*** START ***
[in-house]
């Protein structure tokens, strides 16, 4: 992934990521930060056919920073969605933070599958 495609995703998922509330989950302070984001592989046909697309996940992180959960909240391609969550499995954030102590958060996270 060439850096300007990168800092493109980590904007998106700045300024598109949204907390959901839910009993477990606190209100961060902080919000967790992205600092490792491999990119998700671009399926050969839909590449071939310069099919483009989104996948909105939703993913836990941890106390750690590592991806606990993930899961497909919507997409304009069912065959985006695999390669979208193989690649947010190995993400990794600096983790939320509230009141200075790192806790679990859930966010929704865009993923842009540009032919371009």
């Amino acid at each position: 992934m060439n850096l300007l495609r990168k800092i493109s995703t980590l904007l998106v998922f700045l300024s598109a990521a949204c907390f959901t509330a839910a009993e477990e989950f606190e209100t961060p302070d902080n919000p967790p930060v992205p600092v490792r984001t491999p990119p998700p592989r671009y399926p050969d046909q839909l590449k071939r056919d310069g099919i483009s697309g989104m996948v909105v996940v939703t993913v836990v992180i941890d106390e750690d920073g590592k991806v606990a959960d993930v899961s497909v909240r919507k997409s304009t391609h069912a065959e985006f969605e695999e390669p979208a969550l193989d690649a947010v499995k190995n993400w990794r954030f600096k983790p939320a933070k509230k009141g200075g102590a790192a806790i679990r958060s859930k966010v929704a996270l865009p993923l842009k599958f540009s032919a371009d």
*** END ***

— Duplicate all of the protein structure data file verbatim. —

[in-house]
């Protein structure tokens, strides 16, 4: 992934990521930060056919920073969605933070599958 495609995703998922509330989950302070984001592989046909697309996940992180959960909240391609969550499995954030102590958060996270 060439850096300007990168800092493109980590904007998106700045300024598109949204907390959901839910009993477990606190209100961060902080919000967790992205600092490792491999990119998700671009399926050969839909590449071939310069099919483009989104996948909105939703993913836990941890106390750690590592991806606990993930899961497909919507997409304009069912065959985006695999390669979208193989690649947010190995993400990794600096983790939320509230009141200075790192806790679990859930966010929704865009993923842009540009032919371009």
């Amino acid at each position: 992934m060439n850096l300007l495609r990168k800092i493109s995703t980590l904007l998106v998922f700045l300024s598109a990521a949204c907390f959901t509330a839910a009993e477990e989950f606190e209100t961060p302070d902080n919000p967790p930060v992205p600092v490792r984001t491999p990119p998700p592989r671009y399926p050969d046909q839909l590449k071939r056919d310069g099919i483009s697309g989104m996948v909105v996940v939703t993913v836990v992180i941890d106390e750690d920073g590592k991806v606990a959960d993930v899961s497909v909240r919507k997409s304009t391609h069912a065959e985006f969605e695999e390669p979208a969550l193989d690649a947010v499995k190995n993400w990794r954030f600096k983790p939320a933070k509230k009141g200075g102590a790192a806790i679990r958060s859930k966010v929704a996270l865009p993923l842009k599958f540009s032919a371009d």